Extensive research carried out by Teagasc and other research institutions shows that stocking rate and ewe prolificacy are major drivers in determining farm profitability.

However, there is little research on the effect that intensifying production has on greenhouse gas (GHG) emissions.

A recent study with this objective was undertaken based on data from the Teagasc research demonstration flocks between 2012 and 2015.

The findings are part of an extensive collection of the latest research undertaken across key sheep production performance parameters that will be presented at the Teagasc National Sheep Open Day, which takes place on Saturday 18 June from 10am to 4pm.

Study metrics

The trial treatments under investigation included three stocking rates – 10 ewes per ha (LS), 12 ewes per hectare (MS) and 14 ewes per ha (HS) - and two levels of prolificacy – medium with 1.5 lambs weaned per ewe (MP) and high with 1.8 lambs weaned per ewe (HP).

The increase in stocking rate across the systems was primarily supported through an increased fertiliser allocation as detailed in Table 1.

The Teagasc sheep lifetime assessment model (LCA) was used to calculate GHG emissions.

The production system accounted for emissions up to the point animals left the farm and includes farm inputs with fertiliser and concentrates the most significant in this regard.


The findings show that when scaled to an area systems weaning 1.8 lambs per ewe emitted 9% to 12% more GHG emissions than systems weaning 1.5 lambs per ewe due to more animals in the system. This is detailed in Figure 1.

However, Figure 1 also demonstrates that when assessed on GHG emissions per kilo of carcase weight, increasing weaning rate from 1.5 lambs/ewe to 1.8 lambs/ewe reduced GHG emissions per kilo of carcase weight by 10% to 12%.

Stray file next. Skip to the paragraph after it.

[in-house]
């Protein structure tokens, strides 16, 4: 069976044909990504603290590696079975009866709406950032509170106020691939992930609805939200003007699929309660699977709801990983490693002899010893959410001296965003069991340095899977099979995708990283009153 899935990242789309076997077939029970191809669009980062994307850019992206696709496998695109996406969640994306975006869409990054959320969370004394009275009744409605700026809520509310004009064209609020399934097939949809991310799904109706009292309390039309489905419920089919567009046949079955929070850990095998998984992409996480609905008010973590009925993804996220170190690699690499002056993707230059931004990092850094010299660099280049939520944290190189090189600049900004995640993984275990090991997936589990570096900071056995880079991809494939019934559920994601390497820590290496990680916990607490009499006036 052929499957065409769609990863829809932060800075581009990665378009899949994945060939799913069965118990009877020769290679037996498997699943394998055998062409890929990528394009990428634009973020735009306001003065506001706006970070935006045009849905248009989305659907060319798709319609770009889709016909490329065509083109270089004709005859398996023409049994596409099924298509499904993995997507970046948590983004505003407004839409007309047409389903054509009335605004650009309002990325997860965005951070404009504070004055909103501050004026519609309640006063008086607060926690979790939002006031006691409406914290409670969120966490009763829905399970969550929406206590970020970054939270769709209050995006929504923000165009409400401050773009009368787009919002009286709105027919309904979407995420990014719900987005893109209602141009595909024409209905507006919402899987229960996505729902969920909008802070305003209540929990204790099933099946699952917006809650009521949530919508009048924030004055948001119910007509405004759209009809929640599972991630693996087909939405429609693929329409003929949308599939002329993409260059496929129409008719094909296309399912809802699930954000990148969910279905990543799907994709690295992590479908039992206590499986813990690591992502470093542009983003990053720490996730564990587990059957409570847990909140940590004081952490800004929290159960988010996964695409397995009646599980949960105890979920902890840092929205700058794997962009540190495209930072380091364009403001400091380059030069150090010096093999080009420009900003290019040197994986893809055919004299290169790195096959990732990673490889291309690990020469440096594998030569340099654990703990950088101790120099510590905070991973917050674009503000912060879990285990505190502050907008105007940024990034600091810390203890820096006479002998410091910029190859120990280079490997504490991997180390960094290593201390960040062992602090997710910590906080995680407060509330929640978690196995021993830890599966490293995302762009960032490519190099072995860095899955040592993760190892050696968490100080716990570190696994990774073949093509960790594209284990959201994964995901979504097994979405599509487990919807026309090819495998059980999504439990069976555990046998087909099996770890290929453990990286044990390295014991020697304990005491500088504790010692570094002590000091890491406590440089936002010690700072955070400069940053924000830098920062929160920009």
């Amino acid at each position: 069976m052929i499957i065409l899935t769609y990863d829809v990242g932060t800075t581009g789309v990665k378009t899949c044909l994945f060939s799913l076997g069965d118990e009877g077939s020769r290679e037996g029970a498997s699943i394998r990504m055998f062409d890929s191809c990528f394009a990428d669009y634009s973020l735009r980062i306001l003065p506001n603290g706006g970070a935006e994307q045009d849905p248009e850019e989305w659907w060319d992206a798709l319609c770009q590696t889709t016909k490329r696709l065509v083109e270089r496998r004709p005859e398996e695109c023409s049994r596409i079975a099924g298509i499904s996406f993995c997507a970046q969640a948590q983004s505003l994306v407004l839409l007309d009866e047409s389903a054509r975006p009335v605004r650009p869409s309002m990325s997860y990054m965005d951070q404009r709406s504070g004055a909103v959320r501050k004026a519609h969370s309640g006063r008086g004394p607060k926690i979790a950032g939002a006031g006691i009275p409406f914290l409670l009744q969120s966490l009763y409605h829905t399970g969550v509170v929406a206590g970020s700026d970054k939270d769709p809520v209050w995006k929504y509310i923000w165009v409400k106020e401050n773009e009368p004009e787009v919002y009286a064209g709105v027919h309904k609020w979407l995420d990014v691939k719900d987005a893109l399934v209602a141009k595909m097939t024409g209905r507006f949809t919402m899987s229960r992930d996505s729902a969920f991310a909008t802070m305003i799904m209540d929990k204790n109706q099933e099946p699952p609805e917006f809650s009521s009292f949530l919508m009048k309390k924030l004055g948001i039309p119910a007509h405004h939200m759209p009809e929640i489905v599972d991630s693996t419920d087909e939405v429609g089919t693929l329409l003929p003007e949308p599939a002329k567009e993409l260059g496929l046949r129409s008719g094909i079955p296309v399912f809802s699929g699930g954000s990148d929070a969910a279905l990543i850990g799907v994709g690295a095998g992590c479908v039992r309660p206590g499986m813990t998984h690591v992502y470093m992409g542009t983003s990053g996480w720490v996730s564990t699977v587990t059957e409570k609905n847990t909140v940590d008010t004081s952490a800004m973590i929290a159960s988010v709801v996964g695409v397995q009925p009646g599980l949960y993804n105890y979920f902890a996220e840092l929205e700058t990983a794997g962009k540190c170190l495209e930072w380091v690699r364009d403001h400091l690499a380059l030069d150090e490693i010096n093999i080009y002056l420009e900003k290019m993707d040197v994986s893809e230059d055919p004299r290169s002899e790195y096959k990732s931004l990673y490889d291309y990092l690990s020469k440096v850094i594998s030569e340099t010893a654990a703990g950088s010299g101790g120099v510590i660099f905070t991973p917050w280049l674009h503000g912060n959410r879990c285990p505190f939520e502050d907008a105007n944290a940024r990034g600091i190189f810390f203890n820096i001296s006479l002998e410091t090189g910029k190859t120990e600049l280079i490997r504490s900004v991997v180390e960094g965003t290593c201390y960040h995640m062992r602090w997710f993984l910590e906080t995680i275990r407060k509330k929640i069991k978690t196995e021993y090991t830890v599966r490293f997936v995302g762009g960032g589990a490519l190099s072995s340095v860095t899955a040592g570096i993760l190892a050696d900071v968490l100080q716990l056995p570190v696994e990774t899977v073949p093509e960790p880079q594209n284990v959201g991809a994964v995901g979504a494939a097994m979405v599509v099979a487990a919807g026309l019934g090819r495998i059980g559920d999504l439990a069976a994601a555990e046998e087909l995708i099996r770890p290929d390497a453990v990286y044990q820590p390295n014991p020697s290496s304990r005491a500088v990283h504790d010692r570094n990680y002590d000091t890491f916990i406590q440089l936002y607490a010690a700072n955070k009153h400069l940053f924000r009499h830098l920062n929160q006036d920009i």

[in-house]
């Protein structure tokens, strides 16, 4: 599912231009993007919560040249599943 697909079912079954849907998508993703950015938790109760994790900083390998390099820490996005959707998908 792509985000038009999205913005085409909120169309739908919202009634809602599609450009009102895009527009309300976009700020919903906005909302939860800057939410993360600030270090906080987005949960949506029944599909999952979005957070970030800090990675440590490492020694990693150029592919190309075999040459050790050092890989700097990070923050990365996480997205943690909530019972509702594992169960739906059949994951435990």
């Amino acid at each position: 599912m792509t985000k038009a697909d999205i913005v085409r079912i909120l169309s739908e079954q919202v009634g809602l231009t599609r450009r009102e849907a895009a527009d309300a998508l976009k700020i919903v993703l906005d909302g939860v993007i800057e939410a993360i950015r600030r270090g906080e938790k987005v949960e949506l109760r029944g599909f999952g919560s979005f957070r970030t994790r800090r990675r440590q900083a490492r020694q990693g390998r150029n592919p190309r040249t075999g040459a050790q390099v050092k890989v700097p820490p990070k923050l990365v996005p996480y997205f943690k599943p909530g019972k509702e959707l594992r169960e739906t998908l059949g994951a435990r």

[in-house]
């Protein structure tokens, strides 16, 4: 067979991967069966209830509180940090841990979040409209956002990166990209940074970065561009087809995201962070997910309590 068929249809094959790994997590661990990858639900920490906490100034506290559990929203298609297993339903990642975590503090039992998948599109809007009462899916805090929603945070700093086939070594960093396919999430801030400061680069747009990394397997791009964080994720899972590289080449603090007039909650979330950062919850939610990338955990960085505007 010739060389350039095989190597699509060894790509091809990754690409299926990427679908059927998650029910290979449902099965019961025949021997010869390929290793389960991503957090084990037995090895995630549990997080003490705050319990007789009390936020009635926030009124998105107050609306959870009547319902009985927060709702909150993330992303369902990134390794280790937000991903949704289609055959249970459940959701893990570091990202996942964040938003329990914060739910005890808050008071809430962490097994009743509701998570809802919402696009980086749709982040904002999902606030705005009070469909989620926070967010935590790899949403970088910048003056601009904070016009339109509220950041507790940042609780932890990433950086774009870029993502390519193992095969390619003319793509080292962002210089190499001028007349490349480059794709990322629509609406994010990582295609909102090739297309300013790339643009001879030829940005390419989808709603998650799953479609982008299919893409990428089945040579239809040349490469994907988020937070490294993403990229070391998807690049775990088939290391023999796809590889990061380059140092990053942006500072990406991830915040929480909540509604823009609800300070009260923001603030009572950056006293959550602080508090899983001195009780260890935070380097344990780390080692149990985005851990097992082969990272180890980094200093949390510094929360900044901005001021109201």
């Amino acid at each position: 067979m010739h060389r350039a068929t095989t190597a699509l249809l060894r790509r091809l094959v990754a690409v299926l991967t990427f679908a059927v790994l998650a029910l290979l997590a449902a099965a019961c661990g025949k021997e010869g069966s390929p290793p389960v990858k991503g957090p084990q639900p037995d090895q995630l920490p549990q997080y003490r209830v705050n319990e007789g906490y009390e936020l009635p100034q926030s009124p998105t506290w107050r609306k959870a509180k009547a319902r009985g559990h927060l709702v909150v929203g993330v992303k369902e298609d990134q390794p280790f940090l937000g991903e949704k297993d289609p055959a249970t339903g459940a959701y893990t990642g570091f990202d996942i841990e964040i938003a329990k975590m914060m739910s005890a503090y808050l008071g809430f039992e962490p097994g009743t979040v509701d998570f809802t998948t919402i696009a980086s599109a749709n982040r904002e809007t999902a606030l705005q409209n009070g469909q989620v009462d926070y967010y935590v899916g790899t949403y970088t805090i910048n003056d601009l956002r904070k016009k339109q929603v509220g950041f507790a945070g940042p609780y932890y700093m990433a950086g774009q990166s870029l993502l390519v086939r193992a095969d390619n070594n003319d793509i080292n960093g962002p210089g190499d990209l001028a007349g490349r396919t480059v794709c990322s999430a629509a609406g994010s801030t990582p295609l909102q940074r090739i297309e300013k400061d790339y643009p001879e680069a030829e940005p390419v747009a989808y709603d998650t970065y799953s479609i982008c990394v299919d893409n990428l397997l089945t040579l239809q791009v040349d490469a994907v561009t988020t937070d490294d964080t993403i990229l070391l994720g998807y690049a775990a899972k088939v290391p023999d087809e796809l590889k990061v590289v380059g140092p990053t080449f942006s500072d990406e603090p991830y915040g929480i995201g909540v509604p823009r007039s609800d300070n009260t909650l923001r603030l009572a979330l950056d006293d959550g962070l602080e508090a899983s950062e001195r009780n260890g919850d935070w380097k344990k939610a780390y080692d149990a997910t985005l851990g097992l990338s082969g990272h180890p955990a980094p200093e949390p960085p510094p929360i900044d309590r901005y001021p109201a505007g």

The reduction per kilo of carcase weight was due to a greater quantity of liveweight produced by high prolificacy ewes diluting ewe-related emissions.


When assessed also on stocking rate, the findings showed that systems stocked at 14 ewes/ha emitted on average 43% more GHG emissions/ha than production systems stocked at 10 ewe/ha.

This increase was attributed to a greater number of animals in the system in addition to an increase in days to slaughter.

This indicates that emissions associated with increasing stocking rate surpassed the increase in productivity per ha where the higher stocking rate is underpinned by higher farm inputs, such as chemical fertiliser and concentrates.

The production of GHG emissions in livestock production is an area that is going to attract increased scrutiny given the lofty targets set to reduce GHG emissions by 2030.

As this article shows, there are numerous interactions at farm level that influence emissions.

Extensive research is currently being undertaken on numerous aspects of GHG emissions, including the role of clover and other companion forages in reducing chemical fertiliser requirements and optimising animal performance along with other mitigation measures including breeding sheep for lower emissions.

Wealth of information at Teagasc sheep open day

The Teagasc National Sheep Open Day takes place on Saturday 18 June from 10am to 4pm in the Animal and Grassland Research and Innovation Centre, Athenry, Co Galway (eircode H65 R718).

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Wealth of information at Teagasc sheep open day